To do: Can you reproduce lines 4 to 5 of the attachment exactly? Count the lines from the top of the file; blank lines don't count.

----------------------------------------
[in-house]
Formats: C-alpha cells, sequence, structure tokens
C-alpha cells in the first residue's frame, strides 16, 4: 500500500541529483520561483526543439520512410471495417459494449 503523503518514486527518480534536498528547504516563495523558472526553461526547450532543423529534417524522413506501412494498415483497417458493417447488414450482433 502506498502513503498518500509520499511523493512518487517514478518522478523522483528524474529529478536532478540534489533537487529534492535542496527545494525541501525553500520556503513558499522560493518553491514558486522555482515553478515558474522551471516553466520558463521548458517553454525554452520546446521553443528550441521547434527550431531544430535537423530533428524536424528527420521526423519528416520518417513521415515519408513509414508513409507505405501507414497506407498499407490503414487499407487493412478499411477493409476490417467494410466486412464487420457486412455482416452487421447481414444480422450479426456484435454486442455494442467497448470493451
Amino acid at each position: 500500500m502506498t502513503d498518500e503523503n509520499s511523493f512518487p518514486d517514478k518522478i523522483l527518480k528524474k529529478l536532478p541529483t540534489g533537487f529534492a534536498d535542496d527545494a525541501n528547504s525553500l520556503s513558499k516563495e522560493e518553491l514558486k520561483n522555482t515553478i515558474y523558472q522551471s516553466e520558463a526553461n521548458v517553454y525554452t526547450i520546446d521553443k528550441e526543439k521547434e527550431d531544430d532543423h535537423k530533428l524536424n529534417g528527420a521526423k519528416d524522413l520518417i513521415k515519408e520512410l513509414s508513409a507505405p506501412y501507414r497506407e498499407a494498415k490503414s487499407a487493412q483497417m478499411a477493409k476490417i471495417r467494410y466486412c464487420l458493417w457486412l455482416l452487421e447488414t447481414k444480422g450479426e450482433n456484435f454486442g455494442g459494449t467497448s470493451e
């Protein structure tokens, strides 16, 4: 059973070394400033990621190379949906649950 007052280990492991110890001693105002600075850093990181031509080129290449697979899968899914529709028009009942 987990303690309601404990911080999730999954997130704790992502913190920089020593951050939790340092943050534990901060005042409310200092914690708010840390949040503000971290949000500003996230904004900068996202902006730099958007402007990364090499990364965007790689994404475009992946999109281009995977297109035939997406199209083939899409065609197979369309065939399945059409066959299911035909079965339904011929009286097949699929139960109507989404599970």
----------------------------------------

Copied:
Amino acid at each position: 500500500m502506498t502513503d498518500e503523503n509520499s511523493f512518487p518514486d517514478k518522478i523522483l527518480k528524474k529529478l536532478p541529483t540534489g533537487f529534492a534536498d535542496d527545494a525541501n528547504s525553500l520556503s513558499k516563495e522560493e518553491l514558486k520561483n522555482t515553478i515558474y523558472q522551471s516553466e520558463a526553461n521548458v517553454y525554452t526547450i520546446d521553443k528550441e526543439k521547434e527550431d531544430d532543423h535537423k530533428l524536424n529534417g528527420a521526423k519528416d524522413l520518417i513521415k515519408e520512410l513509414s508513409a507505405p506501412y501507414r497506407e498499407a494498415k490503414s487499407a487493412q483497417m478499411a477493409k476490417i471495417r467494410y466486412c464487420l458493417w457486412l455482416l452487421e447488414t447481414k444480422g450479426e450482433n456484435f454486442g455494442g459494449t467497448s470493451e
């Protein structure tokens, strides 16, 4: 059973070394400033990621190379949906649950 007052280990492991110890001693105002600075850093990181031509080129290449697979899968899914529709028009009942 987990303690309601404990911080999730999954997130704790992502913190920089020593951050939790340092943050534990901060005042409310200092914690708010840390949040503000971290949000500003996230904004900068996202902006730099958007402007990364090499990364965007790689994404475009992946999109281009995977297109035939997406199209083939899409065609197979369309065939399945059409066959299911035909079965339904011929009286097949699929139960109507989404599970």